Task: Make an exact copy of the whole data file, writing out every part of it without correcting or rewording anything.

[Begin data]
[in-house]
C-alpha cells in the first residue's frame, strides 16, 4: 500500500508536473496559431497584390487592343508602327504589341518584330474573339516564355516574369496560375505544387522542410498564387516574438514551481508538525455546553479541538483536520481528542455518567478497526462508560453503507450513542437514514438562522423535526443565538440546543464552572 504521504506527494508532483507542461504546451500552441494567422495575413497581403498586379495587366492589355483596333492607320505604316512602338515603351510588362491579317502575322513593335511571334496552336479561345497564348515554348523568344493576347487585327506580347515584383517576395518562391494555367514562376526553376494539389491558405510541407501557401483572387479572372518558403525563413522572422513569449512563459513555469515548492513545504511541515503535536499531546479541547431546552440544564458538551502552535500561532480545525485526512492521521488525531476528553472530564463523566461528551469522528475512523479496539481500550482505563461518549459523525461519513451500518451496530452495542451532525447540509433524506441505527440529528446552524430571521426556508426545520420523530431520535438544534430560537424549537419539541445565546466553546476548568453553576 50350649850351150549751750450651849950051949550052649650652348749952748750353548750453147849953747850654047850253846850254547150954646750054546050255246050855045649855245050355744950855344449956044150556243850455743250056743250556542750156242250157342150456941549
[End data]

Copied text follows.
[in-house]
C-alpha cells in the first residue's frame, strides 16, 4: 500500500508536473496559431497584390487592343508602327504589341518584330474573339516564355516574369496560375505544387522542410498564387516574438514551481508538525455546553479541538483536520481528542455518567478497526462508560453503507450513542437514514438562522423535526443565538440546543464552572 504521504506527494508532483507542461504546451500552441494567422495575413497581403498586379495587366492589355483596333492607320505604316512602338515603351510588362491579317502575322513593335511571334496552336479561345497564348515554348523568344493576347487585327506580347515584383517576395518562391494555367514562376526553376494539389491558405510541407501557401483572387479572372518558403525563413522572422513569449512563459513555469515548492513545504511541515503535536499531546479541547431546552440544564458538551502552535500561532480545525485526512492521521488525531476528553472530564463523566461528551469522528475512523479496539481500550482505563461518549459523525461519513451500518451496530452495542451532525447540509433524506441505527440529528446552524430571521426556508426545520420523530431520535438544534430560537424549537419539541445565546466553546476548568453553576 50350649850351150549751750450651849950051949550052649650652348749952748750353548750453147849953747850654047850253846850254547150954646750054546050255246050855045649855245050355744950855344449956044150556243850455743250056743250556542750156242250157342150456941549